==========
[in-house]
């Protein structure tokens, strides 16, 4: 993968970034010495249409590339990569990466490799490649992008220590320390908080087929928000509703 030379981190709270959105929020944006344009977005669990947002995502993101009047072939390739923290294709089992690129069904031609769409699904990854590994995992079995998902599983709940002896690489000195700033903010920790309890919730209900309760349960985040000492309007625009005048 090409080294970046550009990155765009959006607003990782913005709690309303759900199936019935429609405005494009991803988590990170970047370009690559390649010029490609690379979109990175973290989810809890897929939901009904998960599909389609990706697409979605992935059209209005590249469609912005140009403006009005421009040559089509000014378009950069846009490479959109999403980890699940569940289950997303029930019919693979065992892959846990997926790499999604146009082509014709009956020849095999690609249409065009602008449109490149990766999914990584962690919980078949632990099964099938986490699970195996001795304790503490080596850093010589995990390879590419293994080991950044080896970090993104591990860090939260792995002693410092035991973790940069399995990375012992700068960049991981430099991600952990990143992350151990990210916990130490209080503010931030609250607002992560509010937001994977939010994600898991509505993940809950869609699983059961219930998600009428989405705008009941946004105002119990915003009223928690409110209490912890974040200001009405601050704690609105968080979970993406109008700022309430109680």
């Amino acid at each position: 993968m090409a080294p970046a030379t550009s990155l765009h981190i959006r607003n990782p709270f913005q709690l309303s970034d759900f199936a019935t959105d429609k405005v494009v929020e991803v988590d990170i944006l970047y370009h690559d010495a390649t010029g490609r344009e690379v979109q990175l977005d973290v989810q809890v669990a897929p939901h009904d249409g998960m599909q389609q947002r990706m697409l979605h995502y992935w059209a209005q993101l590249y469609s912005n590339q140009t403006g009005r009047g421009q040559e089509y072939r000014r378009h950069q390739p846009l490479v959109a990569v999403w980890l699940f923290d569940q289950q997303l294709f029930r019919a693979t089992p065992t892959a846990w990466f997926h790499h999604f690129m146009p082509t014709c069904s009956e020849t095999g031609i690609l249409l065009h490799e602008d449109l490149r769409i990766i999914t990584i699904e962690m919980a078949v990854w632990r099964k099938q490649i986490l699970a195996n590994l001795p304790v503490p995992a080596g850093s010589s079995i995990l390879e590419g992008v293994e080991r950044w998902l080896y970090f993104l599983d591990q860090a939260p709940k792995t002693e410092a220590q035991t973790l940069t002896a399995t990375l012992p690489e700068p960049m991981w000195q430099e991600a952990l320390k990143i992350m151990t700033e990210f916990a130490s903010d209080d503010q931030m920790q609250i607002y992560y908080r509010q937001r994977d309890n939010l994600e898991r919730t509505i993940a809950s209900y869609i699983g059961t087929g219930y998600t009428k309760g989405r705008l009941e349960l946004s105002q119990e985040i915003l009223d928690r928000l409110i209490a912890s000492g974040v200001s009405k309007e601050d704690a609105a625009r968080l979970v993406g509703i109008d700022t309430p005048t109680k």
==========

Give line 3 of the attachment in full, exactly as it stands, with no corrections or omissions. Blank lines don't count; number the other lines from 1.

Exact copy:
């Amino acid at each position: 993968m090409a080294p970046a030379t550009s990155l765009h981190i959006r607003n990782p709270f913005q709690l309303s970034d759900f199936a019935t959105d429609k405005v494009v929020e991803v988590d990170i944006l970047y370009h690559d010495a390649t010029g490609r344009e690379v979109q990175l977005d973290v989810q809890v669990a897929p939901h009904d249409g998960m599909q389609q947002r990706m697409l979605h995502y992935w059209a209005q993101l590249y469609s912005n590339q140009t403006g009005r009047g421009q040559e089509y072939r000014r378009h950069q390739p846009l490479v959109a990569v999403w980890l699940f923290d569940q289950q997303l294709f029930r019919a693979t089992p065992t892959a846990w990466f997926h790499h999604f690129m146009p082509t014709c069904s009956e020849t095999g031609i690609l249409l065009h490799e602008d449109l490149r769409i990766i999914t990584i699904e962690m919980a078949v990854w632990r099964k099938q490649i986490l699970a195996n590994l001795p304790v503490p995992a080596g850093s010589s079995i995990l390879e590419g992008v293994e080991r950044w998902l080896y970090f993104l599983d591990q860090a939260p709940k792995t002693e410092a220590q035991t973790l940069t002896a399995t990375l012992p690489e700068p960049m991981w000195q430099e991600a952990l320390k990143i992350m151990t700033e990210f916990a130490s903010d209080d503010q931030m920790q609250i607002y992560y908080r509010q937001r994977d309890n939010l994600e898991r919730t509505i993940a809950s209900y869609i699983g059961t087929g219930y998600t009428k309760g989405r705008l009941e349960l946004s105002q119990e985040i915003l009223d928690r928000l409110i209490a912890s000492g974040v200001s009405k309007e601050d704690a609105a625009r968080l979970v993406g509703i109008d700022t309430p005048t109680k």